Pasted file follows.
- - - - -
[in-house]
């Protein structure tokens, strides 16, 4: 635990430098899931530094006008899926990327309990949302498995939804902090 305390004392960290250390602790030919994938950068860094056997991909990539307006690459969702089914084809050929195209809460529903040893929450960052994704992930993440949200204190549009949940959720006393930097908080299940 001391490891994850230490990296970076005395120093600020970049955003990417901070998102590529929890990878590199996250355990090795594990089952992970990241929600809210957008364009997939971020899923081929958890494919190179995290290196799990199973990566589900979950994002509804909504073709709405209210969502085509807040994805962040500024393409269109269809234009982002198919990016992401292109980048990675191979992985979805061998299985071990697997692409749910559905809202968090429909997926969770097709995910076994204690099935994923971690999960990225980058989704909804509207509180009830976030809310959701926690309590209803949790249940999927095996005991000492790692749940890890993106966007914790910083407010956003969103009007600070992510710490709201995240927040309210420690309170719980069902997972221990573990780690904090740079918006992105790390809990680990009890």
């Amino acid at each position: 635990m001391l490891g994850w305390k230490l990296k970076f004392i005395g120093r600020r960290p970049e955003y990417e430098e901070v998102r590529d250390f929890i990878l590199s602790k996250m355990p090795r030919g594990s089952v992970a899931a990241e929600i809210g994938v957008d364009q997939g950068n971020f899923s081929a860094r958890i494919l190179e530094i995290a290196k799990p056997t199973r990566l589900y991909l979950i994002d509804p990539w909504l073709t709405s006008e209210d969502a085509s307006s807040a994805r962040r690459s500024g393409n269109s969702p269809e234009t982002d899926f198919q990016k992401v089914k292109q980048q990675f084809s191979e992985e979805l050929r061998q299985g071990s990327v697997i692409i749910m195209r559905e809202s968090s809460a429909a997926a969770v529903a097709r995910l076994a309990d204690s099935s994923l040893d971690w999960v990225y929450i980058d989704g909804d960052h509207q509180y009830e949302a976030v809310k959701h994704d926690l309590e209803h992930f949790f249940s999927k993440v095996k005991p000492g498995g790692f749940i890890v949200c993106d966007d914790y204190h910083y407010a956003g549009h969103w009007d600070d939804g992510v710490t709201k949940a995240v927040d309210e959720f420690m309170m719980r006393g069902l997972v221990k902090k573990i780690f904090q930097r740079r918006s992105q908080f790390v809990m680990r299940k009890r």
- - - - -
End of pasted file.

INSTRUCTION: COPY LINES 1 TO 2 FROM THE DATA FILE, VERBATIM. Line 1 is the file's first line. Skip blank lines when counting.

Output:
[in-house]
């Protein structure tokens, strides 16, 4: 635990430098899931530094006008899926990327309990949302498995939804902090 305390004392960290250390602790030919994938950068860094056997991909990539307006690459969702089914084809050929195209809460529903040893929450960052994704992930993440949200204190549009949940959720006393930097908080299940 001391490891994850230490990296970076005395120093600020970049955003990417901070998102590529929890990878590199996250355990090795594990089952992970990241929600809210957008364009997939971020899923081929958890494919190179995290290196799990199973990566589900979950994002509804909504073709709405209210969502085509807040994805962040500024393409269109269809234009982002198919990016992401292109980048990675191979992985979805061998299985071990697997692409749910559905809202968090429909997926969770097709995910076994204690099935994923971690999960990225980058989704909804509207509180009830976030809310959701926690309590209803949790249940999927095996005991000492790692749940890890993106966007914790910083407010956003969103009007600070992510710490709201995240927040309210420690309170719980069902997972221990573990780690904090740079918006992105790390809990680990009890």